Here’s another word that gets used often, but is not understood

“God is love, and the one who abides in that love abides in God and God abides in him. In this, that love has been perfected with us, so that we may have boldness in the day of judgment, because just as He is, so also are we in this world. There is no fear in that love, but that perfect love casts out that fear, because fear has punishment, and the one who fears has not been perfected in that love. We love because He first loved us.”

1 John 16b-19

I am coming to understand, sadly more and more all the time, that love is a word that is used often in Christian circles, but true understanding of what that word means is not commensurate with the level of usage.

Inside every person, there is a desire to truly know and to be truly known. And it is that love that is found in God that allows that to occur. How often has it been said that people put on a mask when with others? Why does that person feel it necessary to put on that mask? Because of fear at how others will respond and react if they are allowed to see who that person really and truly is. That person fears reprisal, harsh criticism, nonacceptance, and/or condescension. And those feared responses can be seen as a form of “punishment.” And it is often the case that that fear is justified.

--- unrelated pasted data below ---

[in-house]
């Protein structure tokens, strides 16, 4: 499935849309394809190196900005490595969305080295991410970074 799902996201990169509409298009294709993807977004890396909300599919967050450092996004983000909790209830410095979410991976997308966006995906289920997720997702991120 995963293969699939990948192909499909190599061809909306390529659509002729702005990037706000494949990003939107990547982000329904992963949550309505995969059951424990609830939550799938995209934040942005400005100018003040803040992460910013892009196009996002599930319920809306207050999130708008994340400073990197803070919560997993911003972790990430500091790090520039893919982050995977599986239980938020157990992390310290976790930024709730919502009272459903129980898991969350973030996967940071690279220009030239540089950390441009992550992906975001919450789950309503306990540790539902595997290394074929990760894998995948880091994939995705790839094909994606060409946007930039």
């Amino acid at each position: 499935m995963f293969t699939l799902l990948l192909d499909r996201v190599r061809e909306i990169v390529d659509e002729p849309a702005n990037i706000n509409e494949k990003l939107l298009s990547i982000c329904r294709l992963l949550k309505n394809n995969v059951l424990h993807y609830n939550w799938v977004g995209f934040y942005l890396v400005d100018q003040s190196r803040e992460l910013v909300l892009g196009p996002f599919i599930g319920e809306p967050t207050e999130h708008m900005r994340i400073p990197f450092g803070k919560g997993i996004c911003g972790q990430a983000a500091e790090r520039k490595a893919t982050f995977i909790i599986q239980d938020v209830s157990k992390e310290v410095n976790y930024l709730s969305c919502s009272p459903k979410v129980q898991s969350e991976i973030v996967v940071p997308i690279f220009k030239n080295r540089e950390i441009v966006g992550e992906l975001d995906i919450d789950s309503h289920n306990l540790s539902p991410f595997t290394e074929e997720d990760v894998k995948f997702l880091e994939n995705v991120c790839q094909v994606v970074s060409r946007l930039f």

And the one group where that love should be flowing can often be the very place where it is not shown – congregations, assemblies, groups of followers of Jesus. It’s not that there are not other places and groups where that love isn’t shown, but it hurts even more when the very place where one expects to find that love is given the exact opposite.

I have talked with many different people who have told me that the one time where they feel like they cannot be who they truly are due to responses is when they are with groups of Christians. They fear hard reactions and harsh words because it has been their experience that Christians are very good at giving both, both in front of them and behind their back which eventually get back to them. I have either experienced myself or been told by others of their experiences of anonymous criticisms leveled, criticisms which were hard and scathing and down right mean-spirited. And I have no problem whatsoever believing that those who offer these types of anonymous comments feel absolutely justified and righteous and holy in doing so.

There is just one problem – God doesn’t agree. That love that finds its origin, its source, in God casts out fear – ALL fear. So, if an action does not contribute to a person’s willingness to be known by others, then that action is an unloving action and goes against God’s character, nature, and heart.